IN MERETO, SENEGAL — From the corner of his family’s bustling courtyard, El Hadji Fally Diallo looked out approvingly at his large extended family. Several women with babies on their hips prepared the massive midday meal, and children studying the Koran mumbled verses to themselves.

Bustling Senegal set the scene for passionate debate, robust reflection, slam poetry and much laughter this April at the first West Africa transformative feminist leadership workshop - brought together by our Women’s Empowerment and Leadership Development for Democratization program. An impressive group of emerging female leaders from Mali, Niger and Senegal came together for five intense days of capacity building, awareness-raising and strategizing under the blazing Dakar sun.

Nous, membres du Forum féministe sénégalais, souhaitons exprimer tout son soutien au peuple malien et en particulier aux femmes qui sont  malheureusement très peu représentées en ces moments critiques de la vie politique du pays.

We, members of the Senegalese Feminist Forum, would like to express our full support for the Malian people and especially to the women who are woefully underrepresented in these critical moments of the country's political life.

We, members of the Senegalese Feminist Forum, would like to express our full support for the Malian people and especially to the women who are woefully underrepresented in these critical moments of the country's political life.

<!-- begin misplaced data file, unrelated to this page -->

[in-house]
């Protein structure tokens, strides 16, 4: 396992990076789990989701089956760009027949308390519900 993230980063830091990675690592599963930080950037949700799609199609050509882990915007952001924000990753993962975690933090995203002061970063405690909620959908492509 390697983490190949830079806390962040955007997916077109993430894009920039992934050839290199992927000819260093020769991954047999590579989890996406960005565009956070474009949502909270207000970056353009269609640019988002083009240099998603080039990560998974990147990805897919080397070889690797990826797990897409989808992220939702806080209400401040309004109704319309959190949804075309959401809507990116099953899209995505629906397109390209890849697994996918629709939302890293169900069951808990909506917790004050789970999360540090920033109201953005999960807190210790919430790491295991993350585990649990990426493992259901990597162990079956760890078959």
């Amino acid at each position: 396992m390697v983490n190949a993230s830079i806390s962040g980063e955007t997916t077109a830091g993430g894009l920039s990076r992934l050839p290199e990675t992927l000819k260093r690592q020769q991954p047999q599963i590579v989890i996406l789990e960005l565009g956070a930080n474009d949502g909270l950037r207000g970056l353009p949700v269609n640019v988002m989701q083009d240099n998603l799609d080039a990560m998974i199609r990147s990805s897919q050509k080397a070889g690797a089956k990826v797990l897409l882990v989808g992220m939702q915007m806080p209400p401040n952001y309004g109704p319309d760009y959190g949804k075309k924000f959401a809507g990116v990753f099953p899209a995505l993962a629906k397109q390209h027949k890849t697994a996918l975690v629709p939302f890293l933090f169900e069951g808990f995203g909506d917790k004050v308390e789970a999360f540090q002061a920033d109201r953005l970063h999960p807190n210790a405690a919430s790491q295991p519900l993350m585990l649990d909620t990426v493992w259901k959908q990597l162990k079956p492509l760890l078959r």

Dakar, le 04 mai 2012

Nous, membres du Forum féministe sénégalais, souhaitons exprimer tout son soutien au peuple malien et en particulier aux femmes qui sont  malheureusement très peu représentées en ces moments critiques de la vie politique du pays.

DAKAR - Human rights campaigners who have been struggling for years to eliminate female genital mutilation (FGM) in West Africa got a boost this week as news emerged that a group of Muslim clerics and scholars in Mauritania had declared a fatwa, or religious decree, against the practice.

SARE HAROUNA, Senegal — When Aissatou Kande was a little girl, her family followed a tradition considered essential to her suitability to marry. Her clitoris was sliced off with nothing to dull the pain.

But on her wedding day, Ms. Kande, her head modestly covered in a plain white shawl, vowed to protect her own daughters from the same ancient custom. Days later, her village declared it would abandon female genital cutting for good.

DAKAR, 26 September 2011 (IRIN) - Talibouya Ka, Muslim leader (imam) of the Omar Kane mosque in the Medina neighbourhood of the Senegalese capital Dakar, encourages his followers to procreate as much as they can. “There are imams who are for family planning, but I am not. I tell worshippers they need to increase the size of the global Muslim family.”

Such attitudes, which used to be prevalent in Senegal, are increasingly rare, particularly in Dakar, midwives and doctors at the Hospital Centre for Health and Hygiene in Medina, told IRIN. 

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